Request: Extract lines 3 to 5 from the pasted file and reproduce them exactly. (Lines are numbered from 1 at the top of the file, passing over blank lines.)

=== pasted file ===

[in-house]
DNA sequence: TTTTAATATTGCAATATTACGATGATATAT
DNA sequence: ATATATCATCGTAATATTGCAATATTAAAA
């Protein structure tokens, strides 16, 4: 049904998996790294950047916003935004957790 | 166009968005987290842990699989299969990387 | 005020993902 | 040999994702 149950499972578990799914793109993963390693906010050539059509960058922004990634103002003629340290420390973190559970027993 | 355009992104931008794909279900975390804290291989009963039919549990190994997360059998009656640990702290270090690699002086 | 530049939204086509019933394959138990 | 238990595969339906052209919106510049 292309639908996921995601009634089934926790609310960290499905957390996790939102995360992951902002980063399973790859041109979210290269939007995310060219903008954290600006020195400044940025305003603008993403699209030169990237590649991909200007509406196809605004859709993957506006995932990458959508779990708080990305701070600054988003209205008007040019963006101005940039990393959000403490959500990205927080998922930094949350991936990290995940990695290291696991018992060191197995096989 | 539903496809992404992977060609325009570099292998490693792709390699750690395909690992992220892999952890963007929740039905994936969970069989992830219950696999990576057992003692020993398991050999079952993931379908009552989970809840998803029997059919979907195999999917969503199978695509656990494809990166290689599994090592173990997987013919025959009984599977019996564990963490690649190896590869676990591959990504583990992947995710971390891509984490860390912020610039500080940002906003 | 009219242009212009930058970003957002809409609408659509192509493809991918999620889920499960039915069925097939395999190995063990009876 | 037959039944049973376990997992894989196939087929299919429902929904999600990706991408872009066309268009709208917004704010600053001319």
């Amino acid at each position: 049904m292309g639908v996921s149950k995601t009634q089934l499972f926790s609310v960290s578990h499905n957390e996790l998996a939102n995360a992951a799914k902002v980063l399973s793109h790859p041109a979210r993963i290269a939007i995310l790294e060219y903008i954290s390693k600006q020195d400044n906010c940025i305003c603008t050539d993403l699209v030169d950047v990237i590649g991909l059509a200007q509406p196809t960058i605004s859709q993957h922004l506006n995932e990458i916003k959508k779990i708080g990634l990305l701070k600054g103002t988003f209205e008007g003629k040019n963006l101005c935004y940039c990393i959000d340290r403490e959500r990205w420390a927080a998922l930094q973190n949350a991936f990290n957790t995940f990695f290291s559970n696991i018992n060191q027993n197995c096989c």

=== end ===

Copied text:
DNA sequence: ATATATCATCGTAATATTGCAATATTAAAA
């Protein structure tokens, strides 16, 4: 049904998996790294950047916003935004957790 | 166009968005987290842990699989299969990387 | 005020993902 | 040999994702 149950499972578990799914793109993963390693906010050539059509960058922004990634103002003629340290420390973190559970027993 | 355009992104931008794909279900975390804290291989009963039919549990190994997360059998009656640990702290270090690699002086 | 530049939204086509019933394959138990 | 238990595969339906052209919106510049 292309639908996921995601009634089934926790609310960290499905957390996790939102995360992951902002980063399973790859041109979210290269939007995310060219903008954290600006020195400044940025305003603008993403699209030169990237590649991909200007509406196809605004859709993957506006995932990458959508779990708080990305701070600054988003209205008007040019963006101005940039990393959000403490959500990205927080998922930094949350991936990290995940990695290291696991018992060191197995096989 | 539903496809992404992977060609325009570099292998490693792709390699750690395909690992992220892999952890963007929740039905994936969970069989992830219950696999990576057992003692020993398991050999079952993931379908009552989970809840998803029997059919979907195999999917969503199978695509656990494809990166290689599994090592173990997987013919025959009984599977019996564990963490690649190896590869676990591959990504583990992947995710971390891509984490860390912020610039500080940002906003 | 009219242009212009930058970003957002809409609408659509192509493809991918999620889920499960039915069925097939395999190995063990009876 | 037959039944049973376990997992894989196939087929299919429902929904999600990706991408872009066309268009709208917004704010600053001319």
């Amino acid at each position: 049904m292309g639908v996921s149950k995601t009634q089934l499972f926790s609310v960290s578990h499905n957390e996790l998996a939102n995360a992951a799914k902002v980063l399973s793109h790859p041109a979210r993963i290269a939007i995310l790294e060219y903008i954290s390693k600006q020195d400044n906010c940025i305003c603008t050539d993403l699209v030169d950047v990237i590649g991909l059509a200007q509406p196809t960058i605004s859709q993957h922004l506006n995932e990458i916003k959508k779990i708080g990634l990305l701070k600054g103002t988003f209205e008007g003629k040019n963006l101005c935004y940039c990393i959000d340290r403490e959500r990205w420390a927080a998922l930094q973190n949350a991936f990290n957790t995940f990695f290291s559970n696991i018992n060191q027993n197995c096989c």